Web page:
Journal of optometry 2018 04 03() pii S1888-4296(18)30001-3
To evaluate the relationship patterns between astigmatism axes of fellow eyes (rule similarity and symmetry) and to determine the prevalence of each pattern in the studied population.
This population-based study was conducted in 2015 in Iran. All participants had tests for visual acuity, objective refraction, subjective refraction (if cooperative), and assessment of eye health at the slit-lamp. Axis symmetry was based on two different patterns: direct (equal axes) and mirror (mirror image symmetry) or enantiomorphism. Bilateral astigmatism was classified as isorule if fellow eyes had the same orientation (e.g. both eyes were with-the-rule) and as anisorule if otherwise.
Of the total cases of bilateral astigmatism, 80% were isorule, and in the studied population, the prevalence of isorule and anisorule astigmatism was 14.89% and 3.53%, respectively. The prevalence of isorule increased with age (p<0.001). The prevalence of both isorule and anisorule increased at higher degrees of spherical ametropia (p<0.001). Median inter-ocular axis difference was 10° in mirror symmetry and 20° in direct symmetry with no significant difference between two genders (p>0.288). Both symmetry patterns reduced with age (p<0.001). Among cases of bilateral astigmatism, 15.5% and 19.8% had exact direct and mirror symmetry, respectively. CONCLUSION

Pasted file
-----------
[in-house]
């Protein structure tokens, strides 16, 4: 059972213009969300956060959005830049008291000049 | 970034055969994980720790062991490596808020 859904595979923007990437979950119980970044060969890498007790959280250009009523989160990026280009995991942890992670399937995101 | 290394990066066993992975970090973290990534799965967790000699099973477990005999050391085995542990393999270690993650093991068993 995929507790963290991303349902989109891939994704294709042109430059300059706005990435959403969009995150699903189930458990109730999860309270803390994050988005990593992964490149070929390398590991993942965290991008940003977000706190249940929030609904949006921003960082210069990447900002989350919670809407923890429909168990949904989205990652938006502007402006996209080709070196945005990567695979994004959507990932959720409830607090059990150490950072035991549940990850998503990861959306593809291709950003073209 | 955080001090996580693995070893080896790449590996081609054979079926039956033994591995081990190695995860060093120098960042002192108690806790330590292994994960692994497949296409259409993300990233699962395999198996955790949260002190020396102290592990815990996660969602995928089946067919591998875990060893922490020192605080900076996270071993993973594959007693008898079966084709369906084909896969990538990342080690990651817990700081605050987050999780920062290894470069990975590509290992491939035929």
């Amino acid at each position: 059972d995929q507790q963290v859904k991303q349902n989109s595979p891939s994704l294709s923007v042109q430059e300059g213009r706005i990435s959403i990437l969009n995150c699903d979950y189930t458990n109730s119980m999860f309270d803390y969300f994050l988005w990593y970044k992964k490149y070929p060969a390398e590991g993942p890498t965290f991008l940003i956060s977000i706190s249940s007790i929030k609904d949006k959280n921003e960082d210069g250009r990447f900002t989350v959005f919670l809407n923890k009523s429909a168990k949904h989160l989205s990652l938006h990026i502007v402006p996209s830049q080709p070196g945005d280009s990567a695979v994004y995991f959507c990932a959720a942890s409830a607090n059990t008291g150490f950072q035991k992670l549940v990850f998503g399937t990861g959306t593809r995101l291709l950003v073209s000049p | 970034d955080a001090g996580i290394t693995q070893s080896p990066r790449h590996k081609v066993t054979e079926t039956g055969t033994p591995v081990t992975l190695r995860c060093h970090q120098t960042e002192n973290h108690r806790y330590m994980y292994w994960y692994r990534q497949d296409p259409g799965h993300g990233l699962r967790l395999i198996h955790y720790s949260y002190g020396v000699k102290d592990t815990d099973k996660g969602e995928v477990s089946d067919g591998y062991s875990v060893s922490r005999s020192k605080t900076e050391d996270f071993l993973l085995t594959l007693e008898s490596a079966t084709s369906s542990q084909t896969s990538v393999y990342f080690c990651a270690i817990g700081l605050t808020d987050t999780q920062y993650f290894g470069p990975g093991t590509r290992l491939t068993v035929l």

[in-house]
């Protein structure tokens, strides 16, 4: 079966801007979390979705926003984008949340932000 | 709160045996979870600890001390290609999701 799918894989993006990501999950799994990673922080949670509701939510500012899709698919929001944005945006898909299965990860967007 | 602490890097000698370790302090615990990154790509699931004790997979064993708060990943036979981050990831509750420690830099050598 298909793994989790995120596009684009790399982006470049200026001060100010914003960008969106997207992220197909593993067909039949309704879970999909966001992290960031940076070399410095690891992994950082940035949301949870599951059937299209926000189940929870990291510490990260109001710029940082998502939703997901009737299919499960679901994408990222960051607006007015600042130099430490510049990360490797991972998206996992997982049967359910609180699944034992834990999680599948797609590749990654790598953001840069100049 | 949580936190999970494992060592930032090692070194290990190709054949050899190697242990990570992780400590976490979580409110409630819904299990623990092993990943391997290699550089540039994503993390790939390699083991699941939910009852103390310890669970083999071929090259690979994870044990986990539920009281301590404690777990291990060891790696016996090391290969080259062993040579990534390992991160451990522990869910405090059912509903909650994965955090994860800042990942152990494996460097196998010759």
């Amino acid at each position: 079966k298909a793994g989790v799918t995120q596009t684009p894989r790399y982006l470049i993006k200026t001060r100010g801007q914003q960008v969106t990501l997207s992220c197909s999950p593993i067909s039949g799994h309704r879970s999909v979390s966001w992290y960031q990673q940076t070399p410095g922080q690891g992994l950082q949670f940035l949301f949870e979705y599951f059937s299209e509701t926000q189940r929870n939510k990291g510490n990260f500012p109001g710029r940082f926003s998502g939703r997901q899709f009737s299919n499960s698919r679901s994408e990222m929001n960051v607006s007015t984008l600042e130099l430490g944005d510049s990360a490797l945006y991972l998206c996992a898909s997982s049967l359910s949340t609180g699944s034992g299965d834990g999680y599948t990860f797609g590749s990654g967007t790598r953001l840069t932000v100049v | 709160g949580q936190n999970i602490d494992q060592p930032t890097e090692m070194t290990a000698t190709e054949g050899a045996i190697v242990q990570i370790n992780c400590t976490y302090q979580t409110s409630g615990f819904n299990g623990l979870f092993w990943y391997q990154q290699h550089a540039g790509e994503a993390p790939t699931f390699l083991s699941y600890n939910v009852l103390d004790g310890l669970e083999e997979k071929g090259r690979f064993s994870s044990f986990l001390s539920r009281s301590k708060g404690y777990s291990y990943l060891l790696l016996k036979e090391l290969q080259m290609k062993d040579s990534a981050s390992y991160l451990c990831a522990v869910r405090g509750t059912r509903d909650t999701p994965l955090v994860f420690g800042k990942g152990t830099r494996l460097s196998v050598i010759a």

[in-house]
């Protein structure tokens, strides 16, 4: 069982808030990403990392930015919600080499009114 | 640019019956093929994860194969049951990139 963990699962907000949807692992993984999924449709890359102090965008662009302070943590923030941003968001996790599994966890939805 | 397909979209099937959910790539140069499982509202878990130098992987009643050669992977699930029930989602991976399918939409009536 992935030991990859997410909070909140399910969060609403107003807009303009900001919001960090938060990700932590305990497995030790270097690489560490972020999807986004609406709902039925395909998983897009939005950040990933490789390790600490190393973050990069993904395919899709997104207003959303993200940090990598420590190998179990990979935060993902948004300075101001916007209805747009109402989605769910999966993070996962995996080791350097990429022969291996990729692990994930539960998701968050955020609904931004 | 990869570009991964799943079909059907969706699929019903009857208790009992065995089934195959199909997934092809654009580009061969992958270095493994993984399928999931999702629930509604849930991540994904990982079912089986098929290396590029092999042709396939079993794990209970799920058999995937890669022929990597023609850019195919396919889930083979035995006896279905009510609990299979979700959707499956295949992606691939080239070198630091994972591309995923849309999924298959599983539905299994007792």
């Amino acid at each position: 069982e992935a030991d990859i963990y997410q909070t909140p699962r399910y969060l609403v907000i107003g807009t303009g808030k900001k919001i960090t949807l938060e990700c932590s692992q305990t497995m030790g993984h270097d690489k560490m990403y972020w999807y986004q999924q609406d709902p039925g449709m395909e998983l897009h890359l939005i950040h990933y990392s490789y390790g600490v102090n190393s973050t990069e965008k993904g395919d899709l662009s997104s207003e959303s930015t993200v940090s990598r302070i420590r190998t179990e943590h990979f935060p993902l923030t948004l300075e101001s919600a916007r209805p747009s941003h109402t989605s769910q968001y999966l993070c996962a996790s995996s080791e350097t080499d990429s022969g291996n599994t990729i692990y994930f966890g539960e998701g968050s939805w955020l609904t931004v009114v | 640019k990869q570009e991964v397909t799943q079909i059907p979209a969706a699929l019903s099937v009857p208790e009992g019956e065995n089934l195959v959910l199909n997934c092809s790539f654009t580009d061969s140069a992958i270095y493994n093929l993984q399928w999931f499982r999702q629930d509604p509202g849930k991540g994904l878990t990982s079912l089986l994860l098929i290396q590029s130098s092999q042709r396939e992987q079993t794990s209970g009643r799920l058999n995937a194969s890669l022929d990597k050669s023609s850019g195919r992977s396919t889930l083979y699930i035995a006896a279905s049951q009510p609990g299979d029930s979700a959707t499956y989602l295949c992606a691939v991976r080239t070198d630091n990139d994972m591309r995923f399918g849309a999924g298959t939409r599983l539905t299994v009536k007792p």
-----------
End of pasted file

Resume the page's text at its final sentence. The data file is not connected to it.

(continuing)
Bilateral astigmatism is mainly isorule in the population and anisorule astigmatism is rare. The enantiomorphism is the most common pattern in the population of bilateral astigmatism.